The South Pacific is the smallest cousin in this group of route networks. It encompasses routes between North America and the Australasia and there to South America and involves around 6m seats a year — it has grown at an average compound rate of 4%. It is not surprising that it is relatively small: the population of Australia and New Zealand is around 29m. The largest route in the segment is Los Angeles to Sydney; and the population of the greater Los Angeles metropolitan area is estimated at 14m.
Capacity on the route area has grown at an annual average 4% in the past seven years. 60% of the capacity is covered by Qantas, Air New Zealand and Delta/Virgin Australia — who gained approval for an immunised joint venture in 2011, renewed for ten years in 2016. Qantas and American have been trying to do the same, and after rejection in 2016 reapplied for approval from the DoT in February 2018. If successful the Qantas JV will almost regain the 35% share of the business it had in 2010.
This is the terrific element of the Pacific. Within this area we have included routes to Taiwan and Hong Kong — more traditionally treated as North Pacific or SE Asian destinations — which catches the declining element of Hong Kong as a gateway to China and the relatively strong growth exhibited by Taipei.
Here the growth has been extraordinary. Capacity on the routes have doubled since 2010, a compound average annual growth of 11%, and the market has fragmented. Back then Cathay, United/Continental, EVA, China Airlines and Air Canada held 75% of the seat capacity on the segment. Since then the mainland Chinese carriers have emphasised a push into the market. In 2017, Air China, China Eastern, China Southern and Hainan (including their subsidiaries) accounted for 33% of the capacity up from 15% seven years ago.
In 2010, there were only three main entry points into China Pacific (Hong Kong, Beijing and Shanghai) serving routes to 10 main points in the Americas (San Francisco, Vancouver, Los Angeles, Chicago, Toronto, New York, Detroit, Seattle and Washington) — although there was also a four times a week service by China Southern from its hub in Guangzhou to Los Angeles.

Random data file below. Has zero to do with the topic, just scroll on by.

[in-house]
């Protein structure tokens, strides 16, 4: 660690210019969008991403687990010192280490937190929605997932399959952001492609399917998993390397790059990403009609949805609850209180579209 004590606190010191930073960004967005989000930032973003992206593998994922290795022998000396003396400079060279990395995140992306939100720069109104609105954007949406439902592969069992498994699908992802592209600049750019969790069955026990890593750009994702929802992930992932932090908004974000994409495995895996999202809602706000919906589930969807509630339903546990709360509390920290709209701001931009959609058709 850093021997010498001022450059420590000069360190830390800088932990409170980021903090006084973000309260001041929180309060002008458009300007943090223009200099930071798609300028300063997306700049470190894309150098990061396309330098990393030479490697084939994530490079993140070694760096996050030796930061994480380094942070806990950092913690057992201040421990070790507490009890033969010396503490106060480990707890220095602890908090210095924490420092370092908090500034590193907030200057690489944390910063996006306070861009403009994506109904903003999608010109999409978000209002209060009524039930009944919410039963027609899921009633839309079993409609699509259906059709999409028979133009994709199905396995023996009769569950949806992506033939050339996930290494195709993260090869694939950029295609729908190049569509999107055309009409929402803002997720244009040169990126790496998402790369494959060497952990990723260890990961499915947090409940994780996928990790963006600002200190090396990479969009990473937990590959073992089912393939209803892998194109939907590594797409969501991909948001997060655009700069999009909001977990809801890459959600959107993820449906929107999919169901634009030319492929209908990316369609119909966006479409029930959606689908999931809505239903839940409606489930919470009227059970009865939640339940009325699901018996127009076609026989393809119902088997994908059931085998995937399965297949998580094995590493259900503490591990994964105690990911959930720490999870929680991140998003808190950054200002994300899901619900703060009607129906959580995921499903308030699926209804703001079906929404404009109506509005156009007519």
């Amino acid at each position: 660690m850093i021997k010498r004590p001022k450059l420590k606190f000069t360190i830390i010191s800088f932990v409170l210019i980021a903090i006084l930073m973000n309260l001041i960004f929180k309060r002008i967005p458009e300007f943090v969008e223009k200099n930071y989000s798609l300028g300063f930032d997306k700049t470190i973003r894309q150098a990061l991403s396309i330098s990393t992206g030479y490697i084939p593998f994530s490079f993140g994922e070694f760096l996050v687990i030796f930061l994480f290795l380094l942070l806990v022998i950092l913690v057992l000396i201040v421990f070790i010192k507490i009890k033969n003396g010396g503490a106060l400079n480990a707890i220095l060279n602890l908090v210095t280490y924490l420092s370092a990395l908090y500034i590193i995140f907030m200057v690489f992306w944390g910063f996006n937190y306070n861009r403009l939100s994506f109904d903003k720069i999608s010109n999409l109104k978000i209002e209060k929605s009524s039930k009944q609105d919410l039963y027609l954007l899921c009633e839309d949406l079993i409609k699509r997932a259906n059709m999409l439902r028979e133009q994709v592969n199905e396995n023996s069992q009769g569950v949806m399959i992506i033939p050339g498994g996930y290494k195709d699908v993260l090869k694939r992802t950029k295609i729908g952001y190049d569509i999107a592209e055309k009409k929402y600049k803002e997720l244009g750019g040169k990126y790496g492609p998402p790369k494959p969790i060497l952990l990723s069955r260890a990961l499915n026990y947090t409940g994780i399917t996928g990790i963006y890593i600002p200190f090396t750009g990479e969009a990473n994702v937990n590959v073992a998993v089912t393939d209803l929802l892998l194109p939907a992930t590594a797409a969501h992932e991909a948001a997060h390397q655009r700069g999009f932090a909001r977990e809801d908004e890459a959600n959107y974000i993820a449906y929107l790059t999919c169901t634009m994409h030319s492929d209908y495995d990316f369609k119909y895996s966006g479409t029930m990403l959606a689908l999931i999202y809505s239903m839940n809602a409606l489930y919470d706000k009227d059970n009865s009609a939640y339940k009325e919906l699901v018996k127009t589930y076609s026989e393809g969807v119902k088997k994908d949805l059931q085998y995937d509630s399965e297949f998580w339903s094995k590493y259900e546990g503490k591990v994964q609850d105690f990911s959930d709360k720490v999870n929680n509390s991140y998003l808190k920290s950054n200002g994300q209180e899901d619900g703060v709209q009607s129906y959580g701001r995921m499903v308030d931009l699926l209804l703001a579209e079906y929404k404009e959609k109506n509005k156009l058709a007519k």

Since then, the capacity on the established routes has grown at a phenomenal rate: up by a compound annual average of 14% out of Beijing and Shanghai (and 40%pa out of Guangzhou); 14% out of New York, 10% Los Angeles, 9% Vancouver and Toronto, 20% Seattle.
Moreover, the number of points served has proliferated. By 2017 there were services from another 14 points in China (albeit operating only one or two flights a week) — Changsha, Chengdu, Chongqing, Fuzhou, Hangzhou, Jinan, Nanjing, Qingdao, Shenyang, Shenzhen, Wuhan, Xi’an, Xiamen and Zhengzhou. These are all megalopolises representing a combined population of 225m people. There were an additional seven points in the Americas (Dallas, Boston, Houston, Montréal, San Jose, Las Vegas and Calgary) representing a combined metropolitan population of 28m, although two of those destinations are major hubs.
This exciting development of air services is likely to continue. A large part of this growth is still likely to come from the expansion of the Chinese carriers as they develop services from airports behind China’s congested hubs. It is hardly surprising that the North American players have been trying to establish relationships with their Chinese counterparts: Delta with its 3.6% equity stake in China Eastern; American with a 2.7% stake in China Southern; Air Canada announced it is in talks to form a “joint venture” with Air China on the Canadian market.
With the current incumbent in the White House and increasingly protectionist rhetoric, a full open skies agreement seems a long way off.
AMERICAS-GREATER CHINA: TOP 20 ROUTES 2017
|Rank||City Pair||Seats (‘000s)||CAGR|
|3||(2)||Hong Kong||San Francisco||1,020||+0.1%|
|4||(3)||Hong Kong||New York||997||+3.9%|
|6||(5)||Hong Kong||Los Angeles||954||+5.8%|
AMERICAS-ASIA (ex China): TOP 20 ROUTES 2017
|Rank||City Pair||Seats (‘000s)||CAGR|